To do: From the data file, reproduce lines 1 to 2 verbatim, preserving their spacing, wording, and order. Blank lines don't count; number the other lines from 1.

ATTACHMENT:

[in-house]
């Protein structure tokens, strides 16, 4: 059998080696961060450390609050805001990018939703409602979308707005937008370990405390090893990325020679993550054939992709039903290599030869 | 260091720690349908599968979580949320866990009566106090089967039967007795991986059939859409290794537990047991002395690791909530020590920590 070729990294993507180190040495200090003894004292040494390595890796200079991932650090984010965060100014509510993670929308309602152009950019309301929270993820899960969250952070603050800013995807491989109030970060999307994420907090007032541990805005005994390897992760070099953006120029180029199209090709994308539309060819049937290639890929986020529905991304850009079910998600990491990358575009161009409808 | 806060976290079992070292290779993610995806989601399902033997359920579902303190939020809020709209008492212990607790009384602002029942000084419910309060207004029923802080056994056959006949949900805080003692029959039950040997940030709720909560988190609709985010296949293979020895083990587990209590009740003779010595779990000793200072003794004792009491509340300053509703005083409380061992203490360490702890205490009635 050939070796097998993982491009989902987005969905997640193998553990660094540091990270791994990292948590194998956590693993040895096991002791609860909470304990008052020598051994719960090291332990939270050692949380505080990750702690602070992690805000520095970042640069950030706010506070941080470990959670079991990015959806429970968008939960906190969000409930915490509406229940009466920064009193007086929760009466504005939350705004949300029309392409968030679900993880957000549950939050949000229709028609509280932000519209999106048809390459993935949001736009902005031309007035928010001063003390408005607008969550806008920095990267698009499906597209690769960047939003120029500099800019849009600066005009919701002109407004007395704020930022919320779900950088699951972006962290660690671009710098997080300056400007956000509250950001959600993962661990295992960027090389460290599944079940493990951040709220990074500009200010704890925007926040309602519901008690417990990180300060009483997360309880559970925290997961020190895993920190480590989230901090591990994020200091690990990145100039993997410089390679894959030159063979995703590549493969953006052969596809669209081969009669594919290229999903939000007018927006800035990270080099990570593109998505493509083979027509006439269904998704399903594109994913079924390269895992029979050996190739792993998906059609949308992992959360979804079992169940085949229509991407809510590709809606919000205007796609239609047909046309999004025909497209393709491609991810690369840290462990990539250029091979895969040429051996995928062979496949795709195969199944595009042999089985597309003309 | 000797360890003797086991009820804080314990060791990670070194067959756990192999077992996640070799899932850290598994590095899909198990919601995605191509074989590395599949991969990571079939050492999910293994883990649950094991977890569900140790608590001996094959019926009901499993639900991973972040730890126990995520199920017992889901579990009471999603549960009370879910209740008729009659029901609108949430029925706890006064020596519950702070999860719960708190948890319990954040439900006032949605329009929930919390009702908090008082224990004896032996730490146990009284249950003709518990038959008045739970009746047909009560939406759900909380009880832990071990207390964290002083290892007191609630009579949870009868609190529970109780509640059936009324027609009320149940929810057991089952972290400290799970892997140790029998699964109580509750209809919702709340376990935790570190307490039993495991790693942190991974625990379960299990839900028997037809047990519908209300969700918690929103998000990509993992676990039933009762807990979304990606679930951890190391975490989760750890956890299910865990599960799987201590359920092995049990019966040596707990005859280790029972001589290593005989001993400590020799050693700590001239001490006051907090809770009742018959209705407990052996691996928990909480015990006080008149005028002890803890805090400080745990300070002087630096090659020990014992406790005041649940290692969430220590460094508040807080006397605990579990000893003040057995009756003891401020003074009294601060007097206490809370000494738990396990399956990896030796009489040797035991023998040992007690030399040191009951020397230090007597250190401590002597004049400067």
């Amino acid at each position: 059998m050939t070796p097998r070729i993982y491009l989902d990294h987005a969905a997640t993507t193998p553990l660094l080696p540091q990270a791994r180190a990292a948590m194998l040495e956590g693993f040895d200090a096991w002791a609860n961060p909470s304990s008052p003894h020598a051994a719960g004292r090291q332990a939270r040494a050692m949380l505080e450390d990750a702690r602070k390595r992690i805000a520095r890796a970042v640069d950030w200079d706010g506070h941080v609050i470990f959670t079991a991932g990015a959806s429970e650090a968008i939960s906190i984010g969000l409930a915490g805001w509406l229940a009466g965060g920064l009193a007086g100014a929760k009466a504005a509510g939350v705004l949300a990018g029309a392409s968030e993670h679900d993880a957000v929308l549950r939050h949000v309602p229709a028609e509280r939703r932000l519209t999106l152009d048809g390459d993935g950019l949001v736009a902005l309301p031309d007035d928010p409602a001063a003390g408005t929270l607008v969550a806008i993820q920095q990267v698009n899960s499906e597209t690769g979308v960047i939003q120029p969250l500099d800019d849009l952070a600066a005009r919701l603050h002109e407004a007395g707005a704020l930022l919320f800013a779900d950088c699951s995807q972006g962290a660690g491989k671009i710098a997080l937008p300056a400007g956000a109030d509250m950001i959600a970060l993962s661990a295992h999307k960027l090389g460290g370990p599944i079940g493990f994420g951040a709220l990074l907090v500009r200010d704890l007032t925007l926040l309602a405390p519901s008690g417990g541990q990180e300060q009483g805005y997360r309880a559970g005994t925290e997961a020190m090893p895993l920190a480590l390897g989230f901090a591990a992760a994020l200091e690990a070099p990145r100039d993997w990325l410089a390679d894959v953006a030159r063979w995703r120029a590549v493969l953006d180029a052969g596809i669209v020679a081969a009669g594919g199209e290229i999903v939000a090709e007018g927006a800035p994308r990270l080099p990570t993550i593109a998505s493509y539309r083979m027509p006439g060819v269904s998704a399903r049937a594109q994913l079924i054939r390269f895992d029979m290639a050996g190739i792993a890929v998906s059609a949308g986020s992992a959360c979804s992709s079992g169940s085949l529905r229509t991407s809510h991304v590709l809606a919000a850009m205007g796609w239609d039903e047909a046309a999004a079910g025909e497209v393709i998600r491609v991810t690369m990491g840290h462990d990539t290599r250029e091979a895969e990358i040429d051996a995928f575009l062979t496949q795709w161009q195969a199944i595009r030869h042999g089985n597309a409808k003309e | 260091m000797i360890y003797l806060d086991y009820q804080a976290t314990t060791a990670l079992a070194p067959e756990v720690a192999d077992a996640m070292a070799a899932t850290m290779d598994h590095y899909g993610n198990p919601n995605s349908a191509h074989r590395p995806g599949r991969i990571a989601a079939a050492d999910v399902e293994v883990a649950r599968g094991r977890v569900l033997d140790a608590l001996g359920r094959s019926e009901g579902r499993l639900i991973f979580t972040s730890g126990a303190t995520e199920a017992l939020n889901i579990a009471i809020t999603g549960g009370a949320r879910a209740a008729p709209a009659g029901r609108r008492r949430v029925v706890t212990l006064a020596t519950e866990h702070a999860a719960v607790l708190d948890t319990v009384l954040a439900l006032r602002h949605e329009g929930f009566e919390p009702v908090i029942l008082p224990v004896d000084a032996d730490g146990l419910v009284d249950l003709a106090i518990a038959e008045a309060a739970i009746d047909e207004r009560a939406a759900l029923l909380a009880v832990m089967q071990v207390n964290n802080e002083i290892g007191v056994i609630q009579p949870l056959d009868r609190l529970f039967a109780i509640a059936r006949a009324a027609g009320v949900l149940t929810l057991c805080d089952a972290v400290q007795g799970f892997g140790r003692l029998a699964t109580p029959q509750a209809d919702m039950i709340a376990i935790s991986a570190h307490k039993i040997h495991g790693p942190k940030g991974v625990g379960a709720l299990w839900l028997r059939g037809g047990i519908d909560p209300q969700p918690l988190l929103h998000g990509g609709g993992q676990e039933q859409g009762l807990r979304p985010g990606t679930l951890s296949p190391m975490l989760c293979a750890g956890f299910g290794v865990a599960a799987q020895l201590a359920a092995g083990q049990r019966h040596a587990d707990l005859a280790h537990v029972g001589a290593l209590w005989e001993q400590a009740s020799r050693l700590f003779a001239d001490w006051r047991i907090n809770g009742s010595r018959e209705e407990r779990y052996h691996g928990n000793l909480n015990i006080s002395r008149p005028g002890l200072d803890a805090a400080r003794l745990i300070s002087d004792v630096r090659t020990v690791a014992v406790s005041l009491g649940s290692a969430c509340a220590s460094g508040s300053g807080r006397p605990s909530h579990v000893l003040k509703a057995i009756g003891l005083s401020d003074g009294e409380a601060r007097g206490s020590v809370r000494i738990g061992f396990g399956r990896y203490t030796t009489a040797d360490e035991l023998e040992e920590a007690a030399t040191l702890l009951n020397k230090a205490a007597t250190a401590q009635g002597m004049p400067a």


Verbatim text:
[in-house]
């Protein structure tokens, strides 16, 4: 059998080696961060450390609050805001990018939703409602979308707005937008370990405390090893990325020679993550054939992709039903290599030869 | 260091720690349908599968979580949320866990009566106090089967039967007795991986059939859409290794537990047991002395690791909530020590920590 070729990294993507180190040495200090003894004292040494390595890796200079991932650090984010965060100014509510993670929308309602152009950019309301929270993820899960969250952070603050800013995807491989109030970060999307994420907090007032541990805005005994390897992760070099953006120029180029199209090709994308539309060819049937290639890929986020529905991304850009079910998600990491990358575009161009409808 | 806060976290079992070292290779993610995806989601399902033997359920579902303190939020809020709209008492212990607790009384602002029942000084419910309060207004029923802080056994056959006949949900805080003692029959039950040997940030709720909560988190609709985010296949293979020895083990587990209590009740003779010595779990000793200072003794004792009491509340300053509703005083409380061992203490360490702890205490009635 050939070796097998993982491009989902987005969905997640193998553990660094540091990270791994990292948590194998956590693993040895096991002791609860909470304990008052020598051994719960090291332990939270050692949380505080990750702690602070992690805000520095970042640069950030706010506070941080470990959670079991990015959806429970968008939960906190969000409930915490509406229940009466920064009193007086929760009466504005939350705004949300029309392409968030679900993880957000549950939050949000229709028609509280932000519209999106048809390459993935949001736009902005031309007035928010001063003390408005607008969550806008920095990267698009499906597209690769960047939003120029500099800019849009600066005009919701002109407004007395704020930022919320779900950088699951972006962290660690671009710098997080300056400007956000509250950001959600993962661990295992960027090389460290599944079940493990951040709220990074500009200010704890925007926040309602519901008690417990990180300060009483997360309880559970925290997961020190895993920190480590989230901090591990994020200091690990990145100039993997410089390679894959030159063979995703590549493969953006052969596809669209081969009669594919290229999903939000007018927006800035990270080099990570593109998505493509083979027509006439269904998704399903594109994913079924390269895992029979050996190739792993998906059609949308992992959360979804079992169940085949229509991407809510590709809606919000205007796609239609047909046309999004025909497209393709491609991810690369840290462990990539250029091979895969040429051996995928062979496949795709195969199944595009042999089985597309003309 | 000797360890003797086991009820804080314990060791990670070194067959756990192999077992996640070799899932850290598994590095899909198990919601995605191509074989590395599949991969990571079939050492999910293994883990649950094991977890569900140790608590001996094959019926009901499993639900991973972040730890126990995520199920017992889901579990009471999603549960009370879910209740008729009659029901609108949430029925706890006064020596519950702070999860719960708190948890319990954040439900006032949605329009929930919390009702908090008082224990004896032996730490146990009284249950003709518990038959008045739970009746047909009560939406759900909380009880832990071990207390964290002083290892007191609630009579949870009868609190529970109780509640059936009324027609009320149940929810057991089952972290400290799970892997140790029998699964109580509750209809919702709340376990935790570190307490039993495991790693942190991974625990379960299990839900028997037809047990519908209300969700918690929103998000990509993992676990039933009762807990979304990606679930951890190391975490989760750890956890299910865990599960799987201590359920092995049990019966040596707990005859280790029972001589290593005989001993400590020799050693700590001239001490006051907090809770009742018959209705407990052996691996928990909480015990006080008149005028002890803890805090400080745990300070002087630096090659020990014992406790005041649940290692969430220590460094508040807080006397605990579990000893003040057995009756003891401020003074009294601060007097206490809370000494738990396990399956990896030796009489040797035991023998040992007690030399040191009951020397230090007597250190401590002597004049400067």